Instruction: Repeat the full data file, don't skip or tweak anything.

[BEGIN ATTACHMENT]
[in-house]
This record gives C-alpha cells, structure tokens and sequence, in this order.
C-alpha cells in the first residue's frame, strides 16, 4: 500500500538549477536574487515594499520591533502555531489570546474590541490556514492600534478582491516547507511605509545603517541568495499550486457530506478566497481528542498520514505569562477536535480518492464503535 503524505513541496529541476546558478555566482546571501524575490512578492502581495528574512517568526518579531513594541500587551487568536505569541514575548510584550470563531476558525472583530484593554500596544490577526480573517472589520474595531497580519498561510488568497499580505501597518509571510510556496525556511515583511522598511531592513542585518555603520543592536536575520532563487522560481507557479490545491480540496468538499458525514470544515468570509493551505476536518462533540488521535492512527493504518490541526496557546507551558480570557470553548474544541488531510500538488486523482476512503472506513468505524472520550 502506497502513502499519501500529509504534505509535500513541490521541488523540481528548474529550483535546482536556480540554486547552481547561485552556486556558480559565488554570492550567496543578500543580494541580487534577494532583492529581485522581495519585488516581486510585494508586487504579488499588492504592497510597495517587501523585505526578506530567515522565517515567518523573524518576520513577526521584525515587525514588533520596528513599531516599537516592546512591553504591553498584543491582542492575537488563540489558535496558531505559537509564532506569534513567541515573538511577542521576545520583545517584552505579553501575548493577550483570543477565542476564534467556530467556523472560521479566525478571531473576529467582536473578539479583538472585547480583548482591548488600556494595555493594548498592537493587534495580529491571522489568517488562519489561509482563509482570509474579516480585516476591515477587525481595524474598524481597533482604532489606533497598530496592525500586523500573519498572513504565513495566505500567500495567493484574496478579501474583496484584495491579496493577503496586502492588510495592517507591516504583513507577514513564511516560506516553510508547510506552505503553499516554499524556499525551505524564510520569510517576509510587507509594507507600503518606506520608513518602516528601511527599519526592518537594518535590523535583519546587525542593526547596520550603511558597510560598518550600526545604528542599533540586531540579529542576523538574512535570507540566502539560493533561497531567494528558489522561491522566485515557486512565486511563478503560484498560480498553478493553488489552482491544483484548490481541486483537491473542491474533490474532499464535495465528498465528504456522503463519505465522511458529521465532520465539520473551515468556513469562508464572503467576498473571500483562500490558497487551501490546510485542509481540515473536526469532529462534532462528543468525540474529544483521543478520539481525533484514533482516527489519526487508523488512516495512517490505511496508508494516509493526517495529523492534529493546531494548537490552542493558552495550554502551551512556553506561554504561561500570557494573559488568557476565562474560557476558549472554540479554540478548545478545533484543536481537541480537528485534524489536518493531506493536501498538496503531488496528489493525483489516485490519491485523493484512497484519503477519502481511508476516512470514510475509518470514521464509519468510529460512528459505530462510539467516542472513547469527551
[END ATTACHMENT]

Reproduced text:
[in-house]
This record gives C-alpha cells, structure tokens and sequence, in this order.
C-alpha cells in the first residue's frame, strides 16, 4: 500500500538549477536574487515594499520591533502555531489570546474590541490556514492600534478582491516547507511605509545603517541568495499550486457530506478566497481528542498520514505569562477536535480518492464503535 503524505513541496529541476546558478555566482546571501524575490512578492502581495528574512517568526518579531513594541500587551487568536505569541514575548510584550470563531476558525472583530484593554500596544490577526480573517472589520474595531497580519498561510488568497499580505501597518509571510510556496525556511515583511522598511531592513542585518555603520543592536536575520532563487522560481507557479490545491480540496468538499458525514470544515468570509493551505476536518462533540488521535492512527493504518490541526496557546507551558480570557470553548474544541488531510500538488486523482476512503472506513468505524472520550 502506497502513502499519501500529509504534505509535500513541490521541488523540481528548474529550483535546482536556480540554486547552481547561485552556486556558480559565488554570492550567496543578500543580494541580487534577494532583492529581485522581495519585488516581486510585494508586487504579488499588492504592497510597495517587501523585505526578506530567515522565517515567518523573524518576520513577526521584525515587525514588533520596528513599531516599537516592546512591553504591553498584543491582542492575537488563540489558535496558531505559537509564532506569534513567541515573538511577542521576545520583545517584552505579553501575548493577550483570543477565542476564534467556530467556523472560521479566525478571531473576529467582536473578539479583538472585547480583548482591548488600556494595555493594548498592537493587534495580529491571522489568517488562519489561509482563509482570509474579516480585516476591515477587525481595524474598524481597533482604532489606533497598530496592525500586523500573519498572513504565513495566505500567500495567493484574496478579501474583496484584495491579496493577503496586502492588510495592517507591516504583513507577514513564511516560506516553510508547510506552505503553499516554499524556499525551505524564510520569510517576509510587507509594507507600503518606506520608513518602516528601511527599519526592518537594518535590523535583519546587525542593526547596520550603511558597510560598518550600526545604528542599533540586531540579529542576523538574512535570507540566502539560493533561497531567494528558489522561491522566485515557486512565486511563478503560484498560480498553478493553488489552482491544483484548490481541486483537491473542491474533490474532499464535495465528498465528504456522503463519505465522511458529521465532520465539520473551515468556513469562508464572503467576498473571500483562500490558497487551501490546510485542509481540515473536526469532529462534532462528543468525540474529544483521543478520539481525533484514533482516527489519526487508523488512516495512517490505511496508508494516509493526517495529523492534529493546531494548537490552542493558552495550554502551551512556553506561554504561561500570557494573559488568557476565562474560557476558549472554540479554540478548545478545533484543536481537541480537528485534524489536518493531506493536501498538496503531488496528489493525483489516485490519491485523493484512497484519503477519502481511508476516512470514510475509518470514521464509519468510529460512528459505530462510539467516542472513547469527551